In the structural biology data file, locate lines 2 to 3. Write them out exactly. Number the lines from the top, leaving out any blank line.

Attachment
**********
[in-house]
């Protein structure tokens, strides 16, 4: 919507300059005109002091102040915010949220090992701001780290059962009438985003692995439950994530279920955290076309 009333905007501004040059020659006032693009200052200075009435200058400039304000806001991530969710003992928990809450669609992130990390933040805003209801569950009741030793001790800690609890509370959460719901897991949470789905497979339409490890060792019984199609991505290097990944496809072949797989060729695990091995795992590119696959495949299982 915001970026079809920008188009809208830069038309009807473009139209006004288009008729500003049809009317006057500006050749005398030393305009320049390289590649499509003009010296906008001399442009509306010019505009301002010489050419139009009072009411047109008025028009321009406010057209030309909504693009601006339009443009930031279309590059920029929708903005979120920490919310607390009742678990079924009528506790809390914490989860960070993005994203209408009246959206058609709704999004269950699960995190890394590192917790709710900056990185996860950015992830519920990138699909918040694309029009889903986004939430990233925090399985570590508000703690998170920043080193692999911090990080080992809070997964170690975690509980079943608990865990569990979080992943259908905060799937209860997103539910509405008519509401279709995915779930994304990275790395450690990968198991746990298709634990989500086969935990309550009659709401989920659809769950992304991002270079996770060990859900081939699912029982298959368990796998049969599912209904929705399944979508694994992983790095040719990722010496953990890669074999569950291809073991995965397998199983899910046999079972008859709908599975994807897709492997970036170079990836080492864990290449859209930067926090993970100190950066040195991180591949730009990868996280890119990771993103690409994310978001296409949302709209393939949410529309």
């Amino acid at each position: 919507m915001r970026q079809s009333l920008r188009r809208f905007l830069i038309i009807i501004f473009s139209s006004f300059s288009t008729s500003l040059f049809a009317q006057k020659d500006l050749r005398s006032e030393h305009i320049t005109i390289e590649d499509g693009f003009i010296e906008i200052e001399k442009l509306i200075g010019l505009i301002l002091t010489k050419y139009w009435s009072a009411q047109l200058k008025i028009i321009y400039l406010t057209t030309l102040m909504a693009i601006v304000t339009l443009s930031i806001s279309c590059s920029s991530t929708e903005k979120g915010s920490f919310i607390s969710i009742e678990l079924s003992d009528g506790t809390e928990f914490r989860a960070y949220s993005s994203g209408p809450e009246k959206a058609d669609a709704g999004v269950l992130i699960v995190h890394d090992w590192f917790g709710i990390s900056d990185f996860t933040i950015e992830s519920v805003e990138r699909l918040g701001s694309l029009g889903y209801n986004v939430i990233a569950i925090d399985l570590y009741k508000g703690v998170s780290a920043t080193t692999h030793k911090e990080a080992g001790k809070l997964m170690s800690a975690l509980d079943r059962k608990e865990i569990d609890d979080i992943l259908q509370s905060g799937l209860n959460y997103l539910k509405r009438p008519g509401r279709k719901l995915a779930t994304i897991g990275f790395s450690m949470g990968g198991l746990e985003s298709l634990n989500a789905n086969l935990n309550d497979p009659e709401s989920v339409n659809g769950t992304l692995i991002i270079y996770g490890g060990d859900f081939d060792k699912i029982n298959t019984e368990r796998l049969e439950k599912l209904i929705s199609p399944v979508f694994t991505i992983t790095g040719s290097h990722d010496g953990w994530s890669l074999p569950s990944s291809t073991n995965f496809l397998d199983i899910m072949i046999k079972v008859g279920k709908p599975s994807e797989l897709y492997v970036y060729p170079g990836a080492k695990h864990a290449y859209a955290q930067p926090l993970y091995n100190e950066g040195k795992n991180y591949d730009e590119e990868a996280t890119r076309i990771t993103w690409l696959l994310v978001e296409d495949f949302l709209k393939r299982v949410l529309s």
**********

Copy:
């Protein structure tokens, strides 16, 4: 919507300059005109002091102040915010949220090992701001780290059962009438985003692995439950994530279920955290076309 009333905007501004040059020659006032693009200052200075009435200058400039304000806001991530969710003992928990809450669609992130990390933040805003209801569950009741030793001790800690609890509370959460719901897991949470789905497979339409490890060792019984199609991505290097990944496809072949797989060729695990091995795992590119696959495949299982 915001970026079809920008188009809208830069038309009807473009139209006004288009008729500003049809009317006057500006050749005398030393305009320049390289590649499509003009010296906008001399442009509306010019505009301002010489050419139009009072009411047109008025028009321009406010057209030309909504693009601006339009443009930031279309590059920029929708903005979120920490919310607390009742678990079924009528506790809390914490989860960070993005994203209408009246959206058609709704999004269950699960995190890394590192917790709710900056990185996860950015992830519920990138699909918040694309029009889903986004939430990233925090399985570590508000703690998170920043080193692999911090990080080992809070997964170690975690509980079943608990865990569990979080992943259908905060799937209860997103539910509405008519509401279709995915779930994304990275790395450690990968198991746990298709634990989500086969935990309550009659709401989920659809769950992304991002270079996770060990859900081939699912029982298959368990796998049969599912209904929705399944979508694994992983790095040719990722010496953990890669074999569950291809073991995965397998199983899910046999079972008859709908599975994807897709492997970036170079990836080492864990290449859209930067926090993970100190950066040195991180591949730009990868996280890119990771993103690409994310978001296409949302709209393939949410529309």
């Amino acid at each position: 919507m915001r970026q079809s009333l920008r188009r809208f905007l830069i038309i009807i501004f473009s139209s006004f300059s288009t008729s500003l040059f049809a009317q006057k020659d500006l050749r005398s006032e030393h305009i320049t005109i390289e590649d499509g693009f003009i010296e906008i200052e001399k442009l509306i200075g010019l505009i301002l002091t010489k050419y139009w009435s009072a009411q047109l200058k008025i028009i321009y400039l406010t057209t030309l102040m909504a693009i601006v304000t339009l443009s930031i806001s279309c590059s920029s991530t929708e903005k979120g915010s920490f919310i607390s969710i009742e678990l079924s003992d009528g506790t809390e928990f914490r989860a960070y949220s993005s994203g209408p809450e009246k959206a058609d669609a709704g999004v269950l992130i699960v995190h890394d090992w590192f917790g709710i990390s900056d990185f996860t933040i950015e992830s519920v805003e990138r699909l918040g701001s694309l029009g889903y209801n986004v939430i990233a569950i925090d399985l570590y009741k508000g703690v998170s780290a920043t080193t692999h030793k911090e990080a080992g001790k809070l997964m170690s800690a975690l509980d079943r059962k608990e865990i569990d609890d979080i992943l259908q509370s905060g799937l209860n959460y997103l539910k509405r009438p008519g509401r279709k719901l995915a779930t994304i897991g990275f790395s450690m949470g990968g198991l746990e985003s298709l634990n989500a789905n086969l935990n309550d497979p009659e709401s989920v339409n659809g769950t992304l692995i991002i270079y996770g490890g060990d859900f081939d060792k699912i029982n298959t019984e368990r796998l049969e439950k599912l209904i929705s199609p399944v979508f694994t991505i992983t790095g040719s290097h990722d010496g953990w994530s890669l074999p569950s990944s291809t073991n995965f496809l397998d199983i899910m072949i046999k079972v008859g279920k709908p599975s994807e797989l897709y492997v970036y060729p170079g990836a080492k695990h864990a290449y859209a955290q930067p926090l993970y091995n100190e950066g040195k795992n991180y591949d730009e590119e990868a996280t890119r076309i990771t993103w690409l696959l994310v978001e296409d495949f949302l709209k393939r299982v949410l529309s």